‘S Korea’s Bernie Sanders’ tops presidential election with talk of universal basic income

Gyeonggi Province Governor Lee Jae-myung speaks during an interview with Reuters in Suwon
Gyeonggi Province Governor Lee Jae-myung speaks during an interview with Reuters in Suwon
FILE PHOTO: Gyeonggi province governor Lee Jae-myung speaks during an interview with Reuters in Suwon, South Korea December 16, 2020. REUTERS/Heo Ran

September 13, 2021

by Hynohei Shino

SEOUL (Reuters) – A South Korean politician who once said he aspired to be a “successful Bernie Sanders” has named Moon Jae-in as president after rising to prominence with an aggressive pandemic response and a populist economic agenda. Leading the field to transform.

Gyeonggi province governor Lee Jae-myung has led in several recent national elections and dominated the early rounds of the ruling liberal Democratic Party primary, including the latest polling over the weekend.

As governor, Lee advocated for a universal basic income and established a one-year cash payment to all 24-year-olds. When the COVID-19 pandemic hit, all province residents also received regular payments.

Under Lee, Gyeonggi took aggressive measures to combat the epidemic, banning gatherings later adopted by the national government, raiding a church at the center of a major outbreak, and implementing a controversial requirement that all Foreign residents should be tested.

His outlandish image was once seen as a liability to establishment contestants with close ties to the outgoing Moon.

But with many South Koreans disillusioned with slashing housing prices, a poor employment outlook for young people and corruption scandals, that populist message has pushed them to the head of the pack as they capitalize on voter discontent. Trying to blunt the efforts of conservatives. .

Lee no longer compares himself to Progressive Senator Sanders, who unsuccessfully sought the Democratic Party’s nomination for US President, and expressed a desire to adjust his policies to avoid conflict while adopting “compromise and consensus”. Of.

But he still positions himself as someone who will take over the establishment – ​​which is largely his own party at the moment.

“Only politicians who have the courage and motivation to resist and react from the establishment can keep promises and keep them and get results,” Lee said during a primaries in the eastern province of Gangwon on Sunday. ” “And I’ve never made a promise I can’t keep.”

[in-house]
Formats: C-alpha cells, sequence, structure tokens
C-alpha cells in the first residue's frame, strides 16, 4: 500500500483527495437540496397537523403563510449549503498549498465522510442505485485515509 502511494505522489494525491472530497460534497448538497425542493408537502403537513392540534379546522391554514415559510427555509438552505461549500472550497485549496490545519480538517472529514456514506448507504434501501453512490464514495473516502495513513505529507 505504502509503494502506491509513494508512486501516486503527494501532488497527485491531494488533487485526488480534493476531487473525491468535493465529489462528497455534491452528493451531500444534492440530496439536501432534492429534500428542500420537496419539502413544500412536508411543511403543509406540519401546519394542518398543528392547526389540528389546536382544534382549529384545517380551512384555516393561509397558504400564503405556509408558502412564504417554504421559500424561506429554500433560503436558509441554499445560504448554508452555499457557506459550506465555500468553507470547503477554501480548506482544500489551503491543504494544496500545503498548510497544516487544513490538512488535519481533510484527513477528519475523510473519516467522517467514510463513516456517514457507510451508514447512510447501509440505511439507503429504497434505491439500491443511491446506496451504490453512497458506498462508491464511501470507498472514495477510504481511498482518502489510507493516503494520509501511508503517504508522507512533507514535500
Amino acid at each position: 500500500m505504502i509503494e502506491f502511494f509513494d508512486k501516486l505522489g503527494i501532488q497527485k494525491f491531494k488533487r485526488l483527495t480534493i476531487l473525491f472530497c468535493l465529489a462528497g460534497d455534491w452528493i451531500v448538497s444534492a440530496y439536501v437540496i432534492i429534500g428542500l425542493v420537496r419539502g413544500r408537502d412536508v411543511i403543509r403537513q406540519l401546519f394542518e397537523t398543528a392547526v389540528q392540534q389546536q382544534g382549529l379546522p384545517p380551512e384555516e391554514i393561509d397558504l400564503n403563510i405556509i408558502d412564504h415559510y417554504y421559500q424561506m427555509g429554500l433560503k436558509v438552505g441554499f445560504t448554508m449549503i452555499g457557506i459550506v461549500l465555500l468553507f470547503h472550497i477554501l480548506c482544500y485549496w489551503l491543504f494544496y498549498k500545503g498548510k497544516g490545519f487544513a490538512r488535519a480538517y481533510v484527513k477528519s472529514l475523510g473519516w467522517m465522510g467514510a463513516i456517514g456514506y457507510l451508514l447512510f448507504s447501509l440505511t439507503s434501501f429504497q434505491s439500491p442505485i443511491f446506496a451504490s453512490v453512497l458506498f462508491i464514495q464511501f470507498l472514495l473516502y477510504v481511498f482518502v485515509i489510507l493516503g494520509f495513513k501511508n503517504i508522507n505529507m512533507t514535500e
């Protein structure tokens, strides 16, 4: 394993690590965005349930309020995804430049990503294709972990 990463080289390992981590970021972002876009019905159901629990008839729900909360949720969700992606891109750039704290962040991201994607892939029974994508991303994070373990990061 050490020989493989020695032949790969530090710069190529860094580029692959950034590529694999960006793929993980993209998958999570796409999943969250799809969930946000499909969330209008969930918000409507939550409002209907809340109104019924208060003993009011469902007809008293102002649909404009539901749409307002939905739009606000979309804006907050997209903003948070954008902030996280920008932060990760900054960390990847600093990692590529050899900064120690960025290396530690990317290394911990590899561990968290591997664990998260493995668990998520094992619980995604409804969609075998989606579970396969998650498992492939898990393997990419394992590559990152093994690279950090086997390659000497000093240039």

extension of welfare state

Born into a poor farming family in a remote mountain village in the country’s southeast, Lee, 56, turns his attention to economic equality to early life as a child laborer in chemical factories, which left him with poor hearing and Left with deformity of the wrist.

When elected mayor of Seongnam, one of Gyeonggi’s largest cities, in 2010, he began plans to establish a new, larger public hospital with an unprecedented number of negative pressure rooms and intensive care beds. The facility now serves as a national COVID-19 center and has treated over 3,000 patients.

“Protecting people from disasters and infectious diseases by providing public medical services is one of the most fundamental duties of the government, and my political career began there,” Lee told Reuters in December.

A longtime advocate of universal basic income, Lee vowed to provide 1 million Won ($850) to all citizens and $1 million to those aged 19-29 each year if he takes office.

He also promised to boost housing supply by constructing over 2.5 million homes, including 1 million to be distributed under the “Basic Ghar” scheme, which aims to provide non-homeowners access to high quality homes at affordable prices. To be allowed up to 30 stays in public accommodation. years.

To regulate the programs, Lee proposed a carbon tax and a national land tax scheme to raise taxes for all property holders and cut transaction costs.

“I will adopt universal basic income as a national policy to pave the way for a major transition from a low burden, low welfare state to a medium burden, medium welfare state,” he said at a press conference in late July. .

From Outsider to Frontrunner

Lee, who came third in the Democratic Party’s last presidential election in 2017, has been marred by personal controversies while in office, including allegations of an affair with an actress, which he has denied.

As proof of their alleged relationship, the actress said that the governor had a large mole on his body. In 2018, Lee publicly took an examination to refute that claim, with doctors concluding that he had no such marks.

A lawsuit by the actress seeking 300 million Won ($255,000) in compensation from Lee is pending in court.

Lee’s rise has been driven primarily by young and politically independent South Koreans, who led Moon to victory in 2017 but have since become disillusioned.

This year Lee has pulled in party bigwigs such as former prime minister Lee Nak-yeon, who was seen as a favorite of insiders in search of a credible candidate who could protect Moon’s political legacy.

Meanwhile, the Conservative opposition is still in disarray with it emerging as a strong contender.

Kim Hyung-joon, professor of political science at Myeongji University in Seoul, said, “Despite the efforts of mainstream Democrats, Lee’s experience and outward image satisfy the longing of many voters who crave a candidate who is “

($1 = 1,175.9000 won)

(Reporting by Hyonhei Shin; Editing by Josh Smith and Lincoln Feast.)

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